Great Character Moments: Benjamin “Bubba” Buford Blue from Forrest Gump (1994)
Character: Benjamin “Bubba” Buford Blue
Actor: Mykelti Williamson
Film: Forrest Gump
Role: Shrimping his whole life, Bubba, who dreams of owning his own shrimp business, is Forrest Gump’s best friend when they end up in the Army and shipped off to Vietnam together.
A simple man, Bubba is dutiful and loyal as both a solider and friend. In Basic Training, Bubba tells Forrest all about the shrimping business and all the different kind of ways shrimp can be prepared for meals. When they report to combat in South East Asia, they are stationed together and grow closer, prompting Bubba to invite Forrest to be his partner in the shrimping business when they get home, sharing in the profits. Their shared low intellect and innocence make the two a perfect pair as Forrest has never had a friend (other than his beloved Jenny) who accepts wholly for who he is.
The Moment: After almost four months of rain that come from all directions, the unit finally sees action as the troops face a squad of Vietnamese soldier ambush in the jungle near a lake. Their commander, Lt. Dan (Gary Sinise) orders the men to pull back and head for safety with Bubba shouting to Forrest to run, which is something Forrest does very well. It isn’t long before Gump is by himself and realizing he’s left his best friend behind, sprints back into the jungle. Of course, he finds many of his other squad mates wounded along the way and carries them to safety first, but eventually find his friend who he discovers has been shot in the chest and is bleeding out. He picks his friend up and hauls him out of the firefight as the jets steam in and carpet bomb the site. All the while Bubba says he’s okay, over and over. When they stop by the water’s edge where the other soldiers are waiting, Forrest holds his dying friend, who asks him, “Why did this happen?” but more importantly that he wants to go home. He dies in Gump’s arms.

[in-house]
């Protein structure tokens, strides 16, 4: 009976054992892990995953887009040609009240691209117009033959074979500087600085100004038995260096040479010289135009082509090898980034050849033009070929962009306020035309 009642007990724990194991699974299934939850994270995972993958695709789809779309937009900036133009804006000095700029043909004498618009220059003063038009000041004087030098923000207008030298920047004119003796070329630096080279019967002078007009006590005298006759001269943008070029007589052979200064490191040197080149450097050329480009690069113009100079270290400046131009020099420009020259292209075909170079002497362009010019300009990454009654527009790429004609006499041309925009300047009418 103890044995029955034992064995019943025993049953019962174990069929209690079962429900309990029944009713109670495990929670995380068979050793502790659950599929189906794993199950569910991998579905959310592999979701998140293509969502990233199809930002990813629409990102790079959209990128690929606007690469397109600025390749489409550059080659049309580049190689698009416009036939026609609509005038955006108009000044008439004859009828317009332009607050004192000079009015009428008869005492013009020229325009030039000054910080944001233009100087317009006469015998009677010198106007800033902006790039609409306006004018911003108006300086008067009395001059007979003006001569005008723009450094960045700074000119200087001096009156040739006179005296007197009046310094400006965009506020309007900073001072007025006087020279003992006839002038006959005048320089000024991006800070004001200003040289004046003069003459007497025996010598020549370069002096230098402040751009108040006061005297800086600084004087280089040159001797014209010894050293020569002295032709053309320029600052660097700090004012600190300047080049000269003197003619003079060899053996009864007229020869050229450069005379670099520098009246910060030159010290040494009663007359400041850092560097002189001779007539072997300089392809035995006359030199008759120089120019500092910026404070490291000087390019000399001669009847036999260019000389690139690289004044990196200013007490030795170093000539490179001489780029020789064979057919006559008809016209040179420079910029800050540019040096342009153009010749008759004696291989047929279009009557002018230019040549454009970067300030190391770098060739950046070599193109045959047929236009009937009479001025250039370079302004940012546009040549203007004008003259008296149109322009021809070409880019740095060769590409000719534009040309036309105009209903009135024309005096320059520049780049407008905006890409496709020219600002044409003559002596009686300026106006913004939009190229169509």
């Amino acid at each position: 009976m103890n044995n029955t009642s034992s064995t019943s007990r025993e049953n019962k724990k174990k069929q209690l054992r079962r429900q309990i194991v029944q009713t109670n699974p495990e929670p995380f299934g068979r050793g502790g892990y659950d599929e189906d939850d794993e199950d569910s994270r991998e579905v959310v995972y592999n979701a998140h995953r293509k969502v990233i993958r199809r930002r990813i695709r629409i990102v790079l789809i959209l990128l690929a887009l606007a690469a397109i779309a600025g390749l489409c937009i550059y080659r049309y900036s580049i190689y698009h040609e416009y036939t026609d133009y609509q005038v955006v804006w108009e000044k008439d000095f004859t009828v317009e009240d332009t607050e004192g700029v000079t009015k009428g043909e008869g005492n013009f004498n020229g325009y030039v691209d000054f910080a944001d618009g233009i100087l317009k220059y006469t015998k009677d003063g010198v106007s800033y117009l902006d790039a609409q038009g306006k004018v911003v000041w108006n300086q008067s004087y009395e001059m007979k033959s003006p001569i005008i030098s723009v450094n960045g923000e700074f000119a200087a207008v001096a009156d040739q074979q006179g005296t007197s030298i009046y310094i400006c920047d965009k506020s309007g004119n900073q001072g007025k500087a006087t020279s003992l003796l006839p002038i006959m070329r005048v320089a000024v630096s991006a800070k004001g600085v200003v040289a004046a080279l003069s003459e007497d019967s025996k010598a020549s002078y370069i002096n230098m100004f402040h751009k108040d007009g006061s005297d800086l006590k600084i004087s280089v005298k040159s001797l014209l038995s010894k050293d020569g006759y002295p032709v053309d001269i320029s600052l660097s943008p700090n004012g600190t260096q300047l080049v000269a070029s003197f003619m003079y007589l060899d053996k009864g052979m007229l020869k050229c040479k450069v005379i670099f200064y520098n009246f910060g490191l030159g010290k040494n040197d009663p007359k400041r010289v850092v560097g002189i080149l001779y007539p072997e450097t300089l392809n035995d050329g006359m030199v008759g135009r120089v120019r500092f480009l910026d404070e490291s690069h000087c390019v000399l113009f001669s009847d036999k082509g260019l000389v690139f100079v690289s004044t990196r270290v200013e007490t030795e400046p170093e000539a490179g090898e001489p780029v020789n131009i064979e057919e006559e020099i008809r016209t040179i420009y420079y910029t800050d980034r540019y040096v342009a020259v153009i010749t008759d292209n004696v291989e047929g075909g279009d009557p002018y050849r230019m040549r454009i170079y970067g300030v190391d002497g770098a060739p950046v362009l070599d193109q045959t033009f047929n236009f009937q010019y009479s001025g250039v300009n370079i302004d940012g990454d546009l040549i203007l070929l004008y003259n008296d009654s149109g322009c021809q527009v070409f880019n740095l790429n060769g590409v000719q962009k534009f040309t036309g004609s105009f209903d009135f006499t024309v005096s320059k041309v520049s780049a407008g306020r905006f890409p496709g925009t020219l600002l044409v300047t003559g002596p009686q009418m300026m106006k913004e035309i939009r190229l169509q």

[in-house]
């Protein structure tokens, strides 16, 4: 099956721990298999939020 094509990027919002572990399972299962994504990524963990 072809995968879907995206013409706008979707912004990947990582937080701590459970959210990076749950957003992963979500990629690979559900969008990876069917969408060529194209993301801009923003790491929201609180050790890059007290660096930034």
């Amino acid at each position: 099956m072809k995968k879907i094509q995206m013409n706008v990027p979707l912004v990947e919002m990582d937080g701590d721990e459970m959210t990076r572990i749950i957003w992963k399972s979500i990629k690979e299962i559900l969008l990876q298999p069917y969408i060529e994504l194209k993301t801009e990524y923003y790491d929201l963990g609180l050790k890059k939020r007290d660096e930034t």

Why It Matters: Friendship for Forrest has been rare, and the connection he makes with Bubba is instant but also honest. The two have a bond that makes both a little stronger, especially with the hope of a life beyond the war. Forrest, despite his low intelligence, has face no great challenges in his young life, though he soon will. The death of Bubba is the first of several painful hurdles that significantly affect the man, with the horror of war and the price some pay stripping a bit of the sentiment and innocence that define Forrest. Mykelti Williamson, playing Bubba, is never a caricature, never a broad stereotype, but a wonderfully realized supporting character that allowed Forrest to experience his first reciprocal friendship, devotion to a dream, and even a sense of brotherhood that would help define who Forrest would later become. His death is tragic but necessary and remains a great character moment. *Note, video may not be available in all countries.